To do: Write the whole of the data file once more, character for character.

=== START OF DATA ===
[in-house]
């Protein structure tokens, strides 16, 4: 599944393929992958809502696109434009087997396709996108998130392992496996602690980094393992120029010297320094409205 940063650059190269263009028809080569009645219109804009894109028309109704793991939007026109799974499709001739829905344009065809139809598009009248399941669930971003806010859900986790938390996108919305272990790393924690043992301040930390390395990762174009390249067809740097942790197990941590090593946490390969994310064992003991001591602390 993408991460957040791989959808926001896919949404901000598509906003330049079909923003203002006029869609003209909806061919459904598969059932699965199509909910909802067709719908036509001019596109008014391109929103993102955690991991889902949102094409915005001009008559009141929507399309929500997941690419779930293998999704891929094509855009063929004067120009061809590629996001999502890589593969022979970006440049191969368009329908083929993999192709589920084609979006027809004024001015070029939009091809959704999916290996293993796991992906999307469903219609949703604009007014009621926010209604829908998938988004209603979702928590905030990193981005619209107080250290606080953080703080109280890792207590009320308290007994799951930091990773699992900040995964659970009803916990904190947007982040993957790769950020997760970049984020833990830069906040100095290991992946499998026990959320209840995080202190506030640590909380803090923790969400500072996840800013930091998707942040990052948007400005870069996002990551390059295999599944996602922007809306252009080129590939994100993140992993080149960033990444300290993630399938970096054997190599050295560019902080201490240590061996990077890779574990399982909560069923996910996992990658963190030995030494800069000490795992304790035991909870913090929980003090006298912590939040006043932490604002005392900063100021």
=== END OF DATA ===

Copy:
[in-house]
């Protein structure tokens, strides 16, 4: 599944393929992958809502696109434009087997396709996108998130392992496996602690980094393992120029010297320094409205 940063650059190269263009028809080569009645219109804009894109028309109704793991939007026109799974499709001739829905344009065809139809598009009248399941669930971003806010859900986790938390996108919305272990790393924690043992301040930390390395990762174009390249067809740097942790197990941590090593946490390969994310064992003991001591602390 993408991460957040791989959808926001896919949404901000598509906003330049079909923003203002006029869609003209909806061919459904598969059932699965199509909910909802067709719908036509001019596109008014391109929103993102955690991991889902949102094409915005001009008559009141929507399309929500997941690419779930293998999704891929094509855009063929004067120009061809590629996001999502890589593969022979970006440049191969368009329908083929993999192709589920084609979006027809004024001015070029939009091809959704999916290996293993796991992906999307469903219609949703604009007014009621926010209604829908998938988004209603979702928590905030990193981005619209107080250290606080953080703080109280890792207590009320308290007994799951930091990773699992900040995964659970009803916990904190947007982040993957790769950020997760970049984020833990830069906040100095290991992946499998026990959320209840995080202190506030640590909380803090923790969400500072996840800013930091998707942040990052948007400005870069996002990551390059295999599944996602922007809306252009080129590939994100993140992993080149960033990444300290993630399938970096054997190599050295560019902080201490240590061996990077890779574990399982909560069923996910996992990658963190030995030494800069000490795992304790035991909870913090929980003090006298912590939040006043932490604002005392900063100021």